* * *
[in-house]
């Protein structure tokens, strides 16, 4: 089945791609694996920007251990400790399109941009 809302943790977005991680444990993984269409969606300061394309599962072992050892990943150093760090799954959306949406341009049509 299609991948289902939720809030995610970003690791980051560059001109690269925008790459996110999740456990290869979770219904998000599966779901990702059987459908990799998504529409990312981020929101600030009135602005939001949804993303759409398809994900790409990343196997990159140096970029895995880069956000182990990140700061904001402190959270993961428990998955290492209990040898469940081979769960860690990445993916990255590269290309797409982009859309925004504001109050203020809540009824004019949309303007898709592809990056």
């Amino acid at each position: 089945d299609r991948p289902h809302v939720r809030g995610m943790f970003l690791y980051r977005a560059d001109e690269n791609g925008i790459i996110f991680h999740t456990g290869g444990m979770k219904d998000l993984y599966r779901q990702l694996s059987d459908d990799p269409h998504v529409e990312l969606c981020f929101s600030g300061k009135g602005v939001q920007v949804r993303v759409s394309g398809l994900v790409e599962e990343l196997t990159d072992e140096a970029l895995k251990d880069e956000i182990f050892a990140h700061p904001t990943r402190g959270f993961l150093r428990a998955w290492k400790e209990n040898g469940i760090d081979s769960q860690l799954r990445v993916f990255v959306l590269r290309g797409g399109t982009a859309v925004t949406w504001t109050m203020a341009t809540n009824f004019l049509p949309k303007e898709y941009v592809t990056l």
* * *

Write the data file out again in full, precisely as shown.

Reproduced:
[in-house]
């Protein structure tokens, strides 16, 4: 089945791609694996920007251990400790399109941009 809302943790977005991680444990993984269409969606300061394309599962072992050892990943150093760090799954959306949406341009049509 299609991948289902939720809030995610970003690791980051560059001109690269925008790459996110999740456990290869979770219904998000599966779901990702059987459908990799998504529409990312981020929101600030009135602005939001949804993303759409398809994900790409990343196997990159140096970029895995880069956000182990990140700061904001402190959270993961428990998955290492209990040898469940081979769960860690990445993916990255590269290309797409982009859309925004504001109050203020809540009824004019949309303007898709592809990056």
């Amino acid at each position: 089945d299609r991948p289902h809302v939720r809030g995610m943790f970003l690791y980051r977005a560059d001109e690269n791609g925008i790459i996110f991680h999740t456990g290869g444990m979770k219904d998000l993984y599966r779901q990702l694996s059987d459908d990799p269409h998504v529409e990312l969606c981020f929101s600030g300061k009135g602005v939001q920007v949804r993303v759409s394309g398809l994900v790409e599962e990343l196997t990159d072992e140096a970029l895995k251990d880069e956000i182990f050892a990140h700061p904001t990943r402190g959270f993961l150093r428990a998955w290492k400790e209990n040898g469940i760090d081979s769960q860690l799954r990445v993916f990255v959306l590269r290309g797409g399109t982009a859309v925004t949406w504001t109050m203020a341009t809540n009824f004019l049509p949309k303007e898709y941009v592809t990056l």